In any organic garden, one of the most important considerations is how you will maintain fertility over time. Using the best organic fertilisers for your garden is, of course, the ecologically sound choice. Synthetic fertilisers can cause harm to surrounding ecosystems and environments, and using them excessively can do more harm than good. Organic fertilisers are generally slow-release, and can not only give plants the nutrients they need but also protect and improve the soil.
Which organic fertilisers you should choose will depend on a range of factors. You will need to consider your soil, and the existing conditions in your garden. Of course, you will also need to think about which plants you grow. But to help you set out on the right track, here are some of the best organic fertilisers for your garden:
Homemade compost is a great multi-purpose fertiliser for your garden. Composting really is crucial to any organic garden. It will be central to any successful organic gardening scheme. A good compost will be high in nutrients, and will also serve as a soil conditioner. When you use it to top-dress garden beds it will add humus and improve the quality of the soil, helping to keep plants growing strong.
A homemade compost can also be added to water to make a liquid plant feed, to give plants a boost. And this liquid solution can also be used to make biochar, which can be another very useful soil amendment for a garden.
Manures can also be very useful as organic fertilisers. Manures that have been well composted also contain plenty of the nutrients plants need. Different manures have different characteristics and nutrient profiles. But any manures can be excellent to add fertility and to improve the soil in your garden.
You can, again, use manures to make a manure tea, to use as a liquid fertiliser in your garden.
Dynamic Accumulators as Organic Fertilisers
Another crucial thing to consider in an organic garden is that nutrient recycling means taking advantage of the properties of certain plants. Some plants are particularly good and catching and storing particular nutrients. Some plants (such as comfrey, dandelions etc..) have deep roots which gather nutrients from deep below the soil surface, while others (such as legumes) co-operate with bacteria in their roots to fix nitrogen from the air.
Dynamic accumulator plants can be composted, or chopped and dropped, to deliver the nutrients that have accumulated back to certain growing areas. As the plant material breaks down, the stored nutrients are released back into the soil where they can be taken up by plants growing nearby. Some dynamic accumulators may also aid their neighbours while in active growth.
Seaweed Organic Fertilisers
The methods mentioned above can usually deliver most of the major plant nutrients required. But certain plants and soils may still be lacking in certain other nutrients and micro-nutrients that are needed. Seaweeds such as kelp, in fresh or dried meal form, can deliver trace elements to a garden. Seaweed also contains plant hormones that stimulate root growth and regulate plant growth. So using it fresh or as a kelp meal in your garden can help keep it growing well.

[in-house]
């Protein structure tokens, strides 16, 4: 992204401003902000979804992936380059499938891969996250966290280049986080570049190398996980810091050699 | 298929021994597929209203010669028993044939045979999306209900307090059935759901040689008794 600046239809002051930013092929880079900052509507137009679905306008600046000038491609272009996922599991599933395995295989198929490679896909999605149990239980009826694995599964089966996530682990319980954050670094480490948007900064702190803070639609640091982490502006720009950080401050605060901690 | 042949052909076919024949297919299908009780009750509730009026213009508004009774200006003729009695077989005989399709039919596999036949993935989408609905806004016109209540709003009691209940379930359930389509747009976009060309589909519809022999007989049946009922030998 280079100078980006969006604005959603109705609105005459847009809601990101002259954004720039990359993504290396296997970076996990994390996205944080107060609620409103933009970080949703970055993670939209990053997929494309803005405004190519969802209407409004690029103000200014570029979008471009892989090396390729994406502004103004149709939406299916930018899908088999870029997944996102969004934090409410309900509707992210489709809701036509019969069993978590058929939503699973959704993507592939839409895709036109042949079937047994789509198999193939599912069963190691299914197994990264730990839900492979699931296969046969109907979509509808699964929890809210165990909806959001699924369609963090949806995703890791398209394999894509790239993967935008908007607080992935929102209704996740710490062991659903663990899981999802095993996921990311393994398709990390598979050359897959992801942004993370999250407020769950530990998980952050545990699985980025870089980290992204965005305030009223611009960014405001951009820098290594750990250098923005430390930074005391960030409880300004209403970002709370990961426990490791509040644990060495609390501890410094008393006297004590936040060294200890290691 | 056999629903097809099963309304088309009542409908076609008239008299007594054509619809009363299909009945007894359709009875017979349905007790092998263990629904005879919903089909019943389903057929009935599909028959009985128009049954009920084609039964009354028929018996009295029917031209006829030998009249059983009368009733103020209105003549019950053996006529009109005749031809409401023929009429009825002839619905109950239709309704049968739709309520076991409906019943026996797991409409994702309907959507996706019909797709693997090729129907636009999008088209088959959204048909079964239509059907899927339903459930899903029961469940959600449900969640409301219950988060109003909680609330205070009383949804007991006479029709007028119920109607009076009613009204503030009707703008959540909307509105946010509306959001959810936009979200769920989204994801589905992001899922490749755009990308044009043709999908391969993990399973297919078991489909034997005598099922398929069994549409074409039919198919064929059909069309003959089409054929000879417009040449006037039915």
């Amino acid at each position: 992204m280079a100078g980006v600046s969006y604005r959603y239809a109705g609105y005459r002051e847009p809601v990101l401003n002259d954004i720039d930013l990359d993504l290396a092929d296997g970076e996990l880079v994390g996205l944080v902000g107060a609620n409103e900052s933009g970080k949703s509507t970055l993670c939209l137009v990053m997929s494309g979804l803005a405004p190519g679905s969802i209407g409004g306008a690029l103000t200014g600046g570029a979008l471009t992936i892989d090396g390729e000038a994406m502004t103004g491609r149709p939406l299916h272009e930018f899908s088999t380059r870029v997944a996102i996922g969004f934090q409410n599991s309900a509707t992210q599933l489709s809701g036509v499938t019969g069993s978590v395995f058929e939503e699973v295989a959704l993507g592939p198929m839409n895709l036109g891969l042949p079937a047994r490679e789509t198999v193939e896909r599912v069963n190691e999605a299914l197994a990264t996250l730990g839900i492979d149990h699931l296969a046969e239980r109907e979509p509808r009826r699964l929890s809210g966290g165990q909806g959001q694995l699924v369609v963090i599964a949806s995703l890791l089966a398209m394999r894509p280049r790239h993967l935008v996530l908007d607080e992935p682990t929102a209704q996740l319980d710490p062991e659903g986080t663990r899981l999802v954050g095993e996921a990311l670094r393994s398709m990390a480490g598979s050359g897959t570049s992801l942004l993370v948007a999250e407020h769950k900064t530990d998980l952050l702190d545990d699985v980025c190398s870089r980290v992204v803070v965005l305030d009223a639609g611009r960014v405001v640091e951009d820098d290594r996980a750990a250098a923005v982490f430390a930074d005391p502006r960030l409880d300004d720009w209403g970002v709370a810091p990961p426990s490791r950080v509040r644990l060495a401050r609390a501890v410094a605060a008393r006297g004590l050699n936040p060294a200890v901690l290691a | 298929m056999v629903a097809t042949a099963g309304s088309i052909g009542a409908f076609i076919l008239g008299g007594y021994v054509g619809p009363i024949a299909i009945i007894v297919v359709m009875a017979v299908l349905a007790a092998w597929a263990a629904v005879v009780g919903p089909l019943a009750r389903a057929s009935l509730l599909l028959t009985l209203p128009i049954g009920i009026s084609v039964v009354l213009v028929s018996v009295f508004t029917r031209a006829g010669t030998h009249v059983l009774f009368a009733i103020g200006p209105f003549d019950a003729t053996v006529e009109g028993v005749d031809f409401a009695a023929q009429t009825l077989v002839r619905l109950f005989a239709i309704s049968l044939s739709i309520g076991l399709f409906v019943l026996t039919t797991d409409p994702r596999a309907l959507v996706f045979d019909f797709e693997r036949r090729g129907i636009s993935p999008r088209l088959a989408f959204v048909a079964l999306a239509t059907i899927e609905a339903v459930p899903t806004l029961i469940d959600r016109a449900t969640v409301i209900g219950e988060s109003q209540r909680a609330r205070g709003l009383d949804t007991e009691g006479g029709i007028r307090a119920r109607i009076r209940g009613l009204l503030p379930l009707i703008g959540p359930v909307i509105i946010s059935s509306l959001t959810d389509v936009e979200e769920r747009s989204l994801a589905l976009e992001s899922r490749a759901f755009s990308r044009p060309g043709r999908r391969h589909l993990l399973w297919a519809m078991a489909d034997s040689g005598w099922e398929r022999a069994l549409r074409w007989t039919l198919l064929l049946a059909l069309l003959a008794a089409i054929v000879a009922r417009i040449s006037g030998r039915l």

Blood, Fish and Bone
Many soils are not low in phosphorus, and nitrogen and potassium (which are more easily washed out of the growing areas by rain) will usually deplete more quickly. But in certain situations, you may need to add phosphorus.
- Blood, fish and bone is an organic fertilizer that will help replenish this nutrient in your garden.
- Blood meal contains plenty of nitrogen and phosphorus.
- Bone meal is an organic source of phosphorus and calcium.
- Fish meal is a balanced ingredient – excellent for many plants.
There are also plenty of other plant and animal derived ingredients that can provide specific micr-nutrients for your crops. And no way that we could possibly name them all in one short article.
Of course, organic gardening requires careful thought. There is no ‘one size fits all’ approach. It is also important to consider that just because a fertiliser is organic, that does not necessarily mean that it is an eco-friendly or sustainable choice. You should always think about how materials, and what they really cost to people and planet.
But using these five organic fertilisers should certainly help you to move in the right direction as you develop a better understanding of your garden and the plants that you grow.
How do you maintain fertility in your organic garden? Let us know in the comments below.
Elizabeth Waddington is a writer and green living consultant living in Scotland. Permaculture and sustainability are at the heart of everything she does, from designing gardens and farms around the world, to inspiring and facilitating positive change for small companies and individuals.
She also works on her own property, where she grows fruit and vegetables, keeps chickens and is working on the eco-renovation of an old stone barn.
To get in touch, visit https://ewspconsultancy.com.